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Kalai Walas - the living heritage
With the widespread usage of stainless steel in urban areas, the sight of 'Kalai walas', who would set up their unit on a roadside, or in the courtyard in a locality, and get our brass utensils tinned, has become almost extinct.

THE SILVERY shine and the polish is wearing off from the brass utensils in the urban Indian kitchens. Our nostrils may miss the smell of ammoniac fumes and ears the shrill sound of cooling of utensils around us.

Recently I came across a rare sight of 'Kalai Wala' in one of the sectors of Panchkula (Haryana). Pritam Singh with yellow pataka on his head, claims to be over 95-year-old arrives on a wheelchair from the nearby village Maulijagran, Chandigarh. He slowly alights from his vehicle and settles down on the ground.

His call ‘Bhande Kalai Kara lo’ (Get your utensils tinned) is not so powerful now as it used to be few years ago before he met with an accident. But his call is sufficient to draw the attention of few housewives and other passersby. In a short span of time the brass utensils and the cookware are out for tinning.

Traditionally known as Kalai Walas, they are no less than community craftsmen. Great skill lies in giving a metallic coating on the brass and copper utensils.

Pritam Singh is not very optimistic about this profession. Looking deep into the sky, he says, “Business prospects are glooming day by day. This art has lost the charm after stainless steel utensils have replaced the brass and copper utensils in the kitchen.”

Usually a 'Kalai Wala' adopts a very simple process. He prepares a temporary blast furnace and airs it with bellows; now it is done with the pump. He holds the brass utensils firmly with the forceps and places on coal fire and pumps the air with the other hand. The utensil becomes pinkish hot after the blast. Then he sprinkles Aluminum Chloride (Naushadar) powder. Deep white smoke starts emanating with a peculiar smell. Then a small piece of virgin tin is touched to the hot interior of the utensils. This is done with utmost care.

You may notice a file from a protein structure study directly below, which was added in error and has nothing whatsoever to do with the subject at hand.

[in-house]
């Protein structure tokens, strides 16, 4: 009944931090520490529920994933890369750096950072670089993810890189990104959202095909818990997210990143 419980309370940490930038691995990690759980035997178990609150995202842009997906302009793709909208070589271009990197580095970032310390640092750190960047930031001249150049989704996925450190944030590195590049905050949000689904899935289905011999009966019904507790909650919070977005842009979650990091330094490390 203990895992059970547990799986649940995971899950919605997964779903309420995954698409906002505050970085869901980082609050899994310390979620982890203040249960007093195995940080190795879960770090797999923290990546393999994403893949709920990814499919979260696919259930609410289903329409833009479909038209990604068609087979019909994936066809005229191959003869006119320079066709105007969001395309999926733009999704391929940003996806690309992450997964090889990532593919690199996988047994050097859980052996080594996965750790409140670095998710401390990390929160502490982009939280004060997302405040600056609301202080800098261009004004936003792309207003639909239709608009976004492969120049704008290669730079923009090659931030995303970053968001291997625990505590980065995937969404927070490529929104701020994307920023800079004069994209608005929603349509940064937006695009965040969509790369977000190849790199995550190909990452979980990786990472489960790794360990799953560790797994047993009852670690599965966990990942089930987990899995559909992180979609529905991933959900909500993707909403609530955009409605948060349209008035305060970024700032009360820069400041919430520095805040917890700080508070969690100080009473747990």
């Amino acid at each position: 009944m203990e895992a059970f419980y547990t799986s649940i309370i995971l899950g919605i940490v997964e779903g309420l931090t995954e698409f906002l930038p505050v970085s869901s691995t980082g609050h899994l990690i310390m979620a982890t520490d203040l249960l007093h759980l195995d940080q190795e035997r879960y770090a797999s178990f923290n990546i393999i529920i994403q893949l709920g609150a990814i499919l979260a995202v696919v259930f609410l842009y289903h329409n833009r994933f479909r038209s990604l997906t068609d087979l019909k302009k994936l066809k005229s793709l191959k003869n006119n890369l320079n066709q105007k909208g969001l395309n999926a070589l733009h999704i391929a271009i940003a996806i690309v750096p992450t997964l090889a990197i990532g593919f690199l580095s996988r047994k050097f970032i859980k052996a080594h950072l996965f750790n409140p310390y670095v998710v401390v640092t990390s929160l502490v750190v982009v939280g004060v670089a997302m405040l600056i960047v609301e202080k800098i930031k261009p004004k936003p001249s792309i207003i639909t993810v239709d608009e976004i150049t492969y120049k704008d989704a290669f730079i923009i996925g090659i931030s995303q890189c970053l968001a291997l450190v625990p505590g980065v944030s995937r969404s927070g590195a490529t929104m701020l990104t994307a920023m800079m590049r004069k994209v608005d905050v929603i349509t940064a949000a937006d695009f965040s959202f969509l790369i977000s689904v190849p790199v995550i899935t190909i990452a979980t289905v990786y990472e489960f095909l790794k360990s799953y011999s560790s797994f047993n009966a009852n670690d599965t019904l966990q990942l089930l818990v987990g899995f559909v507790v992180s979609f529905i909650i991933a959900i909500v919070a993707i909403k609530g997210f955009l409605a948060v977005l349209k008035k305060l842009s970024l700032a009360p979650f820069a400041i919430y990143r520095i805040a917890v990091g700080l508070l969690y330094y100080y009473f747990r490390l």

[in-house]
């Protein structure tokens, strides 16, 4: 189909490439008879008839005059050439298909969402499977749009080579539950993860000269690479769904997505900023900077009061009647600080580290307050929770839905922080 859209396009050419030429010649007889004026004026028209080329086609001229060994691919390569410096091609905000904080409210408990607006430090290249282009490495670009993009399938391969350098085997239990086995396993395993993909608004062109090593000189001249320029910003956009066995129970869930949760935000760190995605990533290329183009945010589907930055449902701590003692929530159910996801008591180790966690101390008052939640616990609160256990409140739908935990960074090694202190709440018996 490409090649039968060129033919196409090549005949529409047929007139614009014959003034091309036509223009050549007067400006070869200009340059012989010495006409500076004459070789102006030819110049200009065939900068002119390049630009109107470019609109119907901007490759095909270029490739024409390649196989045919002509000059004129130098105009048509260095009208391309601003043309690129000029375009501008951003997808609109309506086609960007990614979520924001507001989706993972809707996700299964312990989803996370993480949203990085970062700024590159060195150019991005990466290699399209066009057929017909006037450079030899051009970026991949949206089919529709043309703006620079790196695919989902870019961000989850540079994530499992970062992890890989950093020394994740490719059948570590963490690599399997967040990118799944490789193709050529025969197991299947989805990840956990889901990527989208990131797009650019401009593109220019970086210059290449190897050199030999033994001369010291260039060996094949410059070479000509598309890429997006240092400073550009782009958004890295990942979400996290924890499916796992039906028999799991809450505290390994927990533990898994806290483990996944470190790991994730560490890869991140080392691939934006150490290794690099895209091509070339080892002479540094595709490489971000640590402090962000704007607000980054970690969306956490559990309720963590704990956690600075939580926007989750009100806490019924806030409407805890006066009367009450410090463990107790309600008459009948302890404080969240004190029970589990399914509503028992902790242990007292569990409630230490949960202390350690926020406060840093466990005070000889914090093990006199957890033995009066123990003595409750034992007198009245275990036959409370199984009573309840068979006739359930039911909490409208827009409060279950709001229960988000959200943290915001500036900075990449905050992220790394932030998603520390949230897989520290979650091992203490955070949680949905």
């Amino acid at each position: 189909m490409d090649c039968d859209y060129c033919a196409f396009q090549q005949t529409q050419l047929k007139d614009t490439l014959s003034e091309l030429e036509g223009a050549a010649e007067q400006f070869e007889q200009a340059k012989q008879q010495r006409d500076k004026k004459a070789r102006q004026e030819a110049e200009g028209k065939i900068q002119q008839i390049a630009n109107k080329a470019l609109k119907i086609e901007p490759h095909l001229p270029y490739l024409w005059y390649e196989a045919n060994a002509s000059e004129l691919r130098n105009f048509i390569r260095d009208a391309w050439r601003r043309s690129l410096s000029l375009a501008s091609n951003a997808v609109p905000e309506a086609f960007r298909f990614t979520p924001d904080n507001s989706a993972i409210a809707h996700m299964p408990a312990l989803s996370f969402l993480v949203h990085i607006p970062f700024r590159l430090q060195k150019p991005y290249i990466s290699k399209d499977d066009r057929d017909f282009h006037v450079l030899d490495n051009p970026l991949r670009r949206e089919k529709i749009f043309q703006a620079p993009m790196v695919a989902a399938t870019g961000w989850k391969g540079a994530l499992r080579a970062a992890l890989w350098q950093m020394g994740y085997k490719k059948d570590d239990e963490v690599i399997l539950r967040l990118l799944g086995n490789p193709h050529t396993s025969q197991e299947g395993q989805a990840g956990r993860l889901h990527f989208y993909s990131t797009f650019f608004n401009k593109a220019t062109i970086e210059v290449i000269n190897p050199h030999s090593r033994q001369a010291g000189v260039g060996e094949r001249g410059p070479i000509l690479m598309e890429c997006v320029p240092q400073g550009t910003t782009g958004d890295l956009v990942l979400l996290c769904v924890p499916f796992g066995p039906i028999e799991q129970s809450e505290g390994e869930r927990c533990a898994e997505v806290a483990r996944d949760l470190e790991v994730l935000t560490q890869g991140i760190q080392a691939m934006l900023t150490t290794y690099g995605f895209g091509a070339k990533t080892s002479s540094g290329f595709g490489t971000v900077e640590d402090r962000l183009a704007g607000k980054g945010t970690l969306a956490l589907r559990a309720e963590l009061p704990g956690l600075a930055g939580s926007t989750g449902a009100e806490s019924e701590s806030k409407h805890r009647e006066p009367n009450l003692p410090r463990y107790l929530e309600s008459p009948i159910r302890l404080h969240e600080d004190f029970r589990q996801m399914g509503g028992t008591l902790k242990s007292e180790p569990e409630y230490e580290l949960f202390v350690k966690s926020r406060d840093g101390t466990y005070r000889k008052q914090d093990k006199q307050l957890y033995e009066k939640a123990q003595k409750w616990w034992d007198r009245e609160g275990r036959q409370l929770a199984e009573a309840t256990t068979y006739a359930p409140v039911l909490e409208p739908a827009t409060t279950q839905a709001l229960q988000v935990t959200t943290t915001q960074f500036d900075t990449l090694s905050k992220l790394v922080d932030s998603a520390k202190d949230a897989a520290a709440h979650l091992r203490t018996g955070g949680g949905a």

Tin melts quickly which is spread uniformly with the piece of cloth on the inner surface of cookware so as to give a silvery lining. Thereafter the utensil is dipped into the bucket containing water till the temperature becomes normal and the utensil has cooled down. While doing so a smell of ammoniac fumes fills the air with a shrill sound of cooling of the utensils.

Persons like Pritam Singh are a rare sight in the urban areas of Chandigarh, Mohali and Panchkula. The art of shining the utensil is vanishing from the Indian urban scene. But surely Pritam Singh ‘Kalai Wala’ definitely comes in the list of Living Heritage.

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